Frequently, the photoimageable thick film pastes will also contain one or more plasticizers. Such plasticizers help to assure good lamination to substrates, provide toughness for mechanical handling, and enhance the developability of unexposed areas of the composition. The choice of plasticizers is determined primarily by the polymer that must be modified. Among the plasticizers that have been used in various binder systems are diethyl phthalate, dibutyl phthalate, butyl benzyl phthalate, dibenzyl phthalate, alkyl phosphates, polyalkylene glycols, glycerol, poly (ethylene oxides), hydroxy ethylated alkyl phenol, tricresyl phosphate triethyleneglycol diacetate and polyester plasticizers. Some materials in the composition may act as plasticizers without being added for that specific intent. Additional components known in the art may be present in the composition including, but not limited to, dispersants, stabilizers, releasing agents, dispersing agents, stripping agents, sintering controllers, rheological agents, crystallization promoters, UV absorbers, antifoaming agents and wetting agents. A general disclosure of suitable materials is presented in U.S. Pat. No. 5,049,480, herein incorporated by reference.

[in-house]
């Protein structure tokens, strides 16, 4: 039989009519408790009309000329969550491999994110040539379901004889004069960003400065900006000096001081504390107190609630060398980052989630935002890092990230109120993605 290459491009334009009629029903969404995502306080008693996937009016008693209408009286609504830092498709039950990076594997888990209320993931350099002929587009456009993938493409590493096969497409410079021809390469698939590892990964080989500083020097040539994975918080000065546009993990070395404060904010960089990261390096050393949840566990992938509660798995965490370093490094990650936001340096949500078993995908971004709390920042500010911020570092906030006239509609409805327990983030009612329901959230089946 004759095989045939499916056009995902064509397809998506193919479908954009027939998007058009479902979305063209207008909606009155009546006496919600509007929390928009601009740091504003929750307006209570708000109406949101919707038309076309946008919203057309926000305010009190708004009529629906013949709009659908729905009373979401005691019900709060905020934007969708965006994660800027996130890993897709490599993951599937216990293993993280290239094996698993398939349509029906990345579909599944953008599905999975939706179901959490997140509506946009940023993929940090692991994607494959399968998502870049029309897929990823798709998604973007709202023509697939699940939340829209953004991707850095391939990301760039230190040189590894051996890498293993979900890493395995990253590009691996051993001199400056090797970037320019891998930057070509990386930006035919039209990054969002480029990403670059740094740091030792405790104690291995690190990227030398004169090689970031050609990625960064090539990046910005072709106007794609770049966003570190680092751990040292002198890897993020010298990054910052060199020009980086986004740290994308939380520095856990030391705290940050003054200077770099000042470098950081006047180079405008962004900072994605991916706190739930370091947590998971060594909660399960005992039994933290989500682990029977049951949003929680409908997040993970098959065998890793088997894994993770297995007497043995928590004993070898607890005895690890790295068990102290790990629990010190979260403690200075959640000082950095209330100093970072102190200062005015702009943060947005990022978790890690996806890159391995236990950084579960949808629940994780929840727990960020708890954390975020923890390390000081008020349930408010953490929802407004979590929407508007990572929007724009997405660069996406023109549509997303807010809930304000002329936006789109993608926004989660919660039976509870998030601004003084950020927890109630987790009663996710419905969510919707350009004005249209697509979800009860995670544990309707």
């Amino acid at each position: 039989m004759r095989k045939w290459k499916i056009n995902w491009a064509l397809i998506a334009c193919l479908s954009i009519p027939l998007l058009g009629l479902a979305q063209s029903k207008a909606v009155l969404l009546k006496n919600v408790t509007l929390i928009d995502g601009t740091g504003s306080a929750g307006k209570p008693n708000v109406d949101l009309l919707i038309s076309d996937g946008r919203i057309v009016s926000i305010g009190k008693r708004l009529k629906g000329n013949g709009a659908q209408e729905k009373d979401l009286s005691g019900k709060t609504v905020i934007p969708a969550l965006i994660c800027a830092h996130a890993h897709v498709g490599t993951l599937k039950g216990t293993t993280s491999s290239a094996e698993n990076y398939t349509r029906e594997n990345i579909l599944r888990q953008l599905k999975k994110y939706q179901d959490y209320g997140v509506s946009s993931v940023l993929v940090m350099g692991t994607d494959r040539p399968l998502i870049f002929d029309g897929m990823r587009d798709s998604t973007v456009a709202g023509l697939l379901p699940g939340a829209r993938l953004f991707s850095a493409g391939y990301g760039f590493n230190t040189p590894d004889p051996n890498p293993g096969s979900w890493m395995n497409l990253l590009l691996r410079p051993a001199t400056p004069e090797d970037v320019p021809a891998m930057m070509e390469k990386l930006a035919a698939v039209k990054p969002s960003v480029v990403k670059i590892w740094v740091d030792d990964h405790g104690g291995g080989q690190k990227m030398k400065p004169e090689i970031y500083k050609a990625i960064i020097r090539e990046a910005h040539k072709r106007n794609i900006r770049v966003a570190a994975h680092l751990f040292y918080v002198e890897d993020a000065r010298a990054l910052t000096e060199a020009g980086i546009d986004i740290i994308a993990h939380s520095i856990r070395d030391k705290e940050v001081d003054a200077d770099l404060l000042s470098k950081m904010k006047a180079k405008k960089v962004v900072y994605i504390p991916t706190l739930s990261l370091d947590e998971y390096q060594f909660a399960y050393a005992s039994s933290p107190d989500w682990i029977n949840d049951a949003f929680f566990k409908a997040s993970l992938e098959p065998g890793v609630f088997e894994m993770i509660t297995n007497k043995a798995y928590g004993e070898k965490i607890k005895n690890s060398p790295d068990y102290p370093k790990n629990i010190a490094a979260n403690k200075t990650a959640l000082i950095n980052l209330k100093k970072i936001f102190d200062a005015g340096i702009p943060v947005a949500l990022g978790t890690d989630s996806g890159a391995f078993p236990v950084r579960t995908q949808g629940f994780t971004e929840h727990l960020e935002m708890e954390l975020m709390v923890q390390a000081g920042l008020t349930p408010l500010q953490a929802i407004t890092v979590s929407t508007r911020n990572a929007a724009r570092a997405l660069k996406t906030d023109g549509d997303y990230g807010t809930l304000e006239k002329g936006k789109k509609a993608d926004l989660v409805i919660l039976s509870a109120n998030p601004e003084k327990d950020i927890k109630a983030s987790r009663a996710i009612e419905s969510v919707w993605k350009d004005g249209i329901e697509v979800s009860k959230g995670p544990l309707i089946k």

The polymerization of the monomers by free radical polymerization mechanism is well known in the art of polymer chemistry.
General Paste Preparation
Typically, thick film compositions are formulated to have a paste-like consistency, and are called “pastes”. Generally, the pastes are prepared under yellow light, typically, greater than or equal to 450 nm in wavelength, by mixing the polymer solution, monomer(s), inorganic materials and other organic components in a mixing vessel. The total composition is mixed until the inorganic particles are wetted by the organic materials. The mixture is then typically roll milled using a three-roll mill, although other dispersion processes suited to the composition can be used. The paste viscosity at this point could be adjusted with the appropriate vehicle or solvent to achieve a viscosity optimum for processing.
Care is taken to avoid contamination in the process of preparing paste compositions and in preparing parts, since contamination can lead to defects.